A Beginner’s Guide to Quantitative Market Research | IDR Medical

Today’s competitive medical device market requires manufacturers to tap into the psyche of key stakeholders in order to understand their ever-evolving needs.

Most manufacturers recognise this, and that they must understand customers behaviours, perspectives, needs and attitudes to succeed in effectively positioning a new product in the market.  

There are several types of methods used to gain this necessary insight. Broadly speaking, they can be split up into qualitative and quantitative methods.

The debate of qualitative vs. quantitative market research and which is superior is complicated, and the real challenge in market research is in blending the two methods to achieve actionable insights.

What is quantitative market research?

 

The goal of quantitative market research is to collect numerical data from a targeted sample of people. The data is then analysed using mathematical methods to find patterns, make predictions, test causal relationships, and generalise results to the wider population.

It is considered the opposite of qualitative research, an umbrella term that encompasses a range of methods such as interviews, ethnographic research, and cases studies, but essentially involves collecting and analysing text, videos and images.

However, quantitative research is not limited to closed questions such as “How many patients do you see each week?”. Data that does not appear in a quantitative form, such as attitudes and perceptions, can also be collected quantitatively using specifically designed research instruments.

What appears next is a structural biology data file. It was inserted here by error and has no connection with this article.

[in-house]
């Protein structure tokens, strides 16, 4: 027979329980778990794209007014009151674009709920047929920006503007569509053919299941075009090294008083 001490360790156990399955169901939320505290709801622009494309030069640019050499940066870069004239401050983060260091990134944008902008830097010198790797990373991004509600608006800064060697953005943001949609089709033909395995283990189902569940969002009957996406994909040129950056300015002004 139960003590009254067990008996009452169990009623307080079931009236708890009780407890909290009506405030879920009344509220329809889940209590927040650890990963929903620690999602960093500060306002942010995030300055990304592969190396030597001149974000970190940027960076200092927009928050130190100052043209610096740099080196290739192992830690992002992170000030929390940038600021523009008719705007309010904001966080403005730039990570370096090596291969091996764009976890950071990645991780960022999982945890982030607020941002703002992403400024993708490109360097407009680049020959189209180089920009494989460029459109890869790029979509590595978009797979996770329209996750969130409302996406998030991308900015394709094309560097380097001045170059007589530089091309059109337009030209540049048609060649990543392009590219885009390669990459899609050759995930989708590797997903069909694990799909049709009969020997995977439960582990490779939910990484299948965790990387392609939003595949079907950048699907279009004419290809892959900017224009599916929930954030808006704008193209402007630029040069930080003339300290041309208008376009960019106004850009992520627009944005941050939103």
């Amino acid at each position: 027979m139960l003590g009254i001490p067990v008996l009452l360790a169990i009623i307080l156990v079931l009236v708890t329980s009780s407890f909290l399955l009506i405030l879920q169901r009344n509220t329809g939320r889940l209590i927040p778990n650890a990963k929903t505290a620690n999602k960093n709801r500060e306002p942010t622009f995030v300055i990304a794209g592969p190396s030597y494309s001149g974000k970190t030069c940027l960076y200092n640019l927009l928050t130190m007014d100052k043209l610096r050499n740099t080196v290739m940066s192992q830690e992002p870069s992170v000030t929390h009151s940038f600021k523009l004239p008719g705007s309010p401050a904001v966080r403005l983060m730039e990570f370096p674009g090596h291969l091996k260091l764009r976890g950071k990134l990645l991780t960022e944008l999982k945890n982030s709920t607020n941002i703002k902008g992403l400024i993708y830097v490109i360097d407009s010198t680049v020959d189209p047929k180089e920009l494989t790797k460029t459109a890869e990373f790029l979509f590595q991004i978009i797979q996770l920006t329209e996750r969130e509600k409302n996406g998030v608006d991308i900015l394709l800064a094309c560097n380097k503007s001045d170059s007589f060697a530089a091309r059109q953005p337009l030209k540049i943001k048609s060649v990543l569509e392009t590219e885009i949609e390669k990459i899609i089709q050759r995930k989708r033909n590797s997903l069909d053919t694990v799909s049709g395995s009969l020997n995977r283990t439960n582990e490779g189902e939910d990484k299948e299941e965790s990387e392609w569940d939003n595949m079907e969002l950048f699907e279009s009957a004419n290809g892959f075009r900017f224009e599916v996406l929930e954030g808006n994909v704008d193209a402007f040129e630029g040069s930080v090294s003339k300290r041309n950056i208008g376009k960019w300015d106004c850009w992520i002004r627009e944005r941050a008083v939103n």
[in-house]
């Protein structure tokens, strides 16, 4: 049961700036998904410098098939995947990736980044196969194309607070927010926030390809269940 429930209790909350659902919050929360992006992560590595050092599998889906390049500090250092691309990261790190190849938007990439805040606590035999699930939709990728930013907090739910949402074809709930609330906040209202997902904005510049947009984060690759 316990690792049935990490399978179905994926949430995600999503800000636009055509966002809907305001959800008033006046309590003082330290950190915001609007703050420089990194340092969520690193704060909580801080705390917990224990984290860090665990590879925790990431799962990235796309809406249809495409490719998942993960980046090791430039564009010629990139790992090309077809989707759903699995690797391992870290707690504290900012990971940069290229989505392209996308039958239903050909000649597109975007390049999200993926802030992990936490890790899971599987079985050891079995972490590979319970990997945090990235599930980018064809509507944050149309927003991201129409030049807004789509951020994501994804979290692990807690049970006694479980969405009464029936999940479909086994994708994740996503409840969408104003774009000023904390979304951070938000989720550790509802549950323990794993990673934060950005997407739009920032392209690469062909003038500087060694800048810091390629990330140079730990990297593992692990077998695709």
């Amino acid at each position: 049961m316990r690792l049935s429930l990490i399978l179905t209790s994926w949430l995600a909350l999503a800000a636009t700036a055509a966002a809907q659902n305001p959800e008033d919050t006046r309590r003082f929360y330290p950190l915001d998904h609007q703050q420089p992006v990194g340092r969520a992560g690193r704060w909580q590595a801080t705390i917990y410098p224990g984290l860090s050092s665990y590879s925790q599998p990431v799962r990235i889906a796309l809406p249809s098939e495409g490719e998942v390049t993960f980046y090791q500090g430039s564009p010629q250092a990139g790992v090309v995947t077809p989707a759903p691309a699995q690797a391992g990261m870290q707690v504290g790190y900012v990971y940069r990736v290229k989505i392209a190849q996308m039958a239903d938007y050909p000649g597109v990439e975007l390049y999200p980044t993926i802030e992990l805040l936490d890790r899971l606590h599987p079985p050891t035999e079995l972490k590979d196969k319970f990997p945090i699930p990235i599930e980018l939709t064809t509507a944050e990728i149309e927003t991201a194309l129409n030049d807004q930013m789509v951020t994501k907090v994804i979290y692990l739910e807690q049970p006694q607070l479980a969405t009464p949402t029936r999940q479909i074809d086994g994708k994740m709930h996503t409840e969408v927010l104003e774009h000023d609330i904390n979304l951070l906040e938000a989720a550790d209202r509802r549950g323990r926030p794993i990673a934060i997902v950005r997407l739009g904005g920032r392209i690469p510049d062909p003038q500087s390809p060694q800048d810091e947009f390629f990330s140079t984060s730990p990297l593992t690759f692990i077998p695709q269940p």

For example, by using the Likert scale (rating scale), you can rank customers responses to questions.

When to use quantitative research methods  


There are four main types of research questions that warrant the use of quantitative methods:

  1. A research question that clearly demands a quantitative answer

    For example: “How many smart hospital beds exist in Europe?” or “How many allergy tests are processed in laboratories in the US each week?”. It is clear that it does not make sense to use qualitative methods for these questions.

  2. A question that investigates numerical change

    Likewise, numerical change can only be accurately studied using quantitative methods. For example: “Are the number of patients being diagnosed with COPD rising or falling?”

  3. Using a quantitative metric as an anchor for commenting on trends or providing additional quantitative data

    For example, “20% of COPD patients are in stage 2, of this proportion, how many have an inhaler?”

  4. Testing a hypothesis among a larger sample

    The last objective that quantitative research is nicely suited to is testing a hypothesis among a much larger sample. This is something that could have been developed in the qualitative phase of the research project.


Whilst quantitative market research methods are appropriate for measuring the above, there are other types of research questions that are not well suited to these methods and instead need a qualitative approach:

  1. When we need to explore a problem in depth

    Quantitative research can provide a breadth of information from a large sample, but when we want to explore a problem more deeply, these methods can be too shallow. Qualitative research methods would be more appropriate here.